Christ is truly the "middle position", the one Mediator between God and man.  The priest, so closely associated with Christ by the power the Holy Orders, is another middle man with Christ’s own power to forgive sins.  The sinner must be with the Church to be forigven.  So must also the priest.  So important is this sacrament that the priest himself must have more than just the sacrament, the "power" to forgive, he must also have the mandate from the Church.  This is all according to the will of God, who desired that the gates of heaven be opened, the bonds of sins broken and the Good News be proclaimed by a Mediator.  And the words "I absolve you from your sins" are Good News.

The key to forgiveness, on the part of God and the priest and the penitent, is love.  Love must be part of the mix, not just fear (though fear really helps!).  About the woman "who loved much" and obtained from Christ forgiveness of her sins in Luke 7, we hear from Ambrose:

A kiss is a mark of love…. He truly kisses Christ’s feet who, in reading the Gospel, recognizes the acts of the Lord Jesus and admires them with holy affection.  With a reverent kiss, he caresses the footprints of the Lord as He walks.  We kiss Christ, therefore, in the kiss of Communion: "Let him who reads understand." (Mt 24:15)  The Church does not cease to kiss Christ’s feet and demands not one but many kisses in the Song of Songs. (1.2)  Since like blessed Mary she listens to His every saying, she receives His every Word when the Gospel or the Prophets are read, and she keeps all these words in her heart.  (Luke 2:51).  The Church alone has kisses, like a bride.  A kiss is a pledge of nuptials and the privilege of wedlock.  [ep. 62]

Christ walked all over as He proclaimed the Good News.  His feet could be a matter of reflection for us.  St. Alphonsus de Liguori says in his Stations of the Cross, "Nail my heart to Thy feet."  A baroque flourish, perhaps, but it is another way of kissing, like the penitent Mary Magdalene, the feet of the Lord as she weeps over them on account of her sins and her confidence in His mercy.  Christ dirtied His own feet in proclaiming and washed the feet of the Apostles who walked with Him.  His feet are beautiful: "How beautiful upon the mountains are the feet of him who brings good tidings, who publishes peace, who brings good tidings of good, who publishes salvation, who says to Zion, ‘Your God reigns.’" (Isaiah 52:7)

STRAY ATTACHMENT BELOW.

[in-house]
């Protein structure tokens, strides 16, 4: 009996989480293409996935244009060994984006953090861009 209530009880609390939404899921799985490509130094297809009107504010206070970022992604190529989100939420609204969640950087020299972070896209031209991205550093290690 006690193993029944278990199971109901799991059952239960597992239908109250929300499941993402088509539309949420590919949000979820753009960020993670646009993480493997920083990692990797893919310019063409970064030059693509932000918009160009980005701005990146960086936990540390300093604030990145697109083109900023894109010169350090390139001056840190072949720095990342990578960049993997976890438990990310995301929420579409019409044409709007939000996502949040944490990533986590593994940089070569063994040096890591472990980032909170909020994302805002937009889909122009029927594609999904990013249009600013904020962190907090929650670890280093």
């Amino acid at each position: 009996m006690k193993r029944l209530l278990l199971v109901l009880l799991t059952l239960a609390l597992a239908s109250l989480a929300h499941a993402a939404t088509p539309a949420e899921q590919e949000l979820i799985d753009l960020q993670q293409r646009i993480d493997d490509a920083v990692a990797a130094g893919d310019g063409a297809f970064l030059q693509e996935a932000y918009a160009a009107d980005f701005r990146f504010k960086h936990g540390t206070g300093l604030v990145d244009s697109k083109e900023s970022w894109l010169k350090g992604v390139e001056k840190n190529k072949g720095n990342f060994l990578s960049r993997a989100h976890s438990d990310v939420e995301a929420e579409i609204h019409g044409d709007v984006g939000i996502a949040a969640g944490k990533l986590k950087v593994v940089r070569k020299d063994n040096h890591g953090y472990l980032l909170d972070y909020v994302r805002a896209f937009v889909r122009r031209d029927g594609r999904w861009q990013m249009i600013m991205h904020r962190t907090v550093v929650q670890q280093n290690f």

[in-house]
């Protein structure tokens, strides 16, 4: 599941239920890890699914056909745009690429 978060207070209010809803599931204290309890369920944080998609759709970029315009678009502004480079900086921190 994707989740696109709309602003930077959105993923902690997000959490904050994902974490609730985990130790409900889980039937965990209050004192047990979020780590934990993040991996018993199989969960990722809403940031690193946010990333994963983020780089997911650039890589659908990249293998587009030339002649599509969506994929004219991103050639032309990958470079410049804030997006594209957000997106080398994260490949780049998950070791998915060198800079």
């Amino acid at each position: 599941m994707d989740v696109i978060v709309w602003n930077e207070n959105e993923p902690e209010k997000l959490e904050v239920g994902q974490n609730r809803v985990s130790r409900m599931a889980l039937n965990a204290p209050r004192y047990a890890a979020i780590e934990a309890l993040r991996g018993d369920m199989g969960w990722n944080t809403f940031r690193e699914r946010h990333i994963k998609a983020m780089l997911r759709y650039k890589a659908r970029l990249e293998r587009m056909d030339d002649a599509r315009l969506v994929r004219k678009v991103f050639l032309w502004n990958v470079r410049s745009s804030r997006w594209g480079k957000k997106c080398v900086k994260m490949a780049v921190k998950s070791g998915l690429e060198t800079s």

Each bead of the Rosary can be like a footstep along the path leading to our salvation and the blessed relief of the souls in Purgatory.

About Fr. John Zuhlsdorf

Fr. Z is the guy who runs this blog. o{]:¬)
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  1. Matthew says:

    Fr. Z.:
    To be honest I have always found this Mystery (The Preaching of the Kingdom) to be the most difficult to meditate on. Every other one of the now 20 Mysteries is a distinct, discrete action of Our Lord. The ENTIRE three year public ministry would seem to count as examples of ththis mystery. It makes it a little hard to focus on the scene. I guess my issue is that all the other Mysteries focus on events – this one is about a drawn out process.

  2. Perhaps a starting point might be Christ saying “The Kingdom of God is upon you”.

  3. Mary says:

    Fr. Z, first, I am very grateful for what you’ve given us here in the Patristic Rosary Project.

    Currently this one is my favorite of all the mysteries because it gives meaning to my life.

    I have always needed things to make sense.


  4. Mary says:

    Saturday’s first Reading from Eph 2:19-22 seems to me to put into perspective
    the role of the laity as regards the proclamation of the Kingdom.

    “Brothers and sisters: You are no longer strangers and sojourners,but you are fellow citizens with the holy ones and members of the household of God,
    built upon the foundation of the Apostles and prophets,with Christ Jesus himself as the capstone.
    Through him the whole structure is held together and grows into a temple sacred in the Lord; in him you also are being built togetherinto a dwelling place of God in the Spirit.”

    Our responsibility focuses on our constant ‘yes’ to God; to do our best to always choose His will, individually and collectively, in every present moment.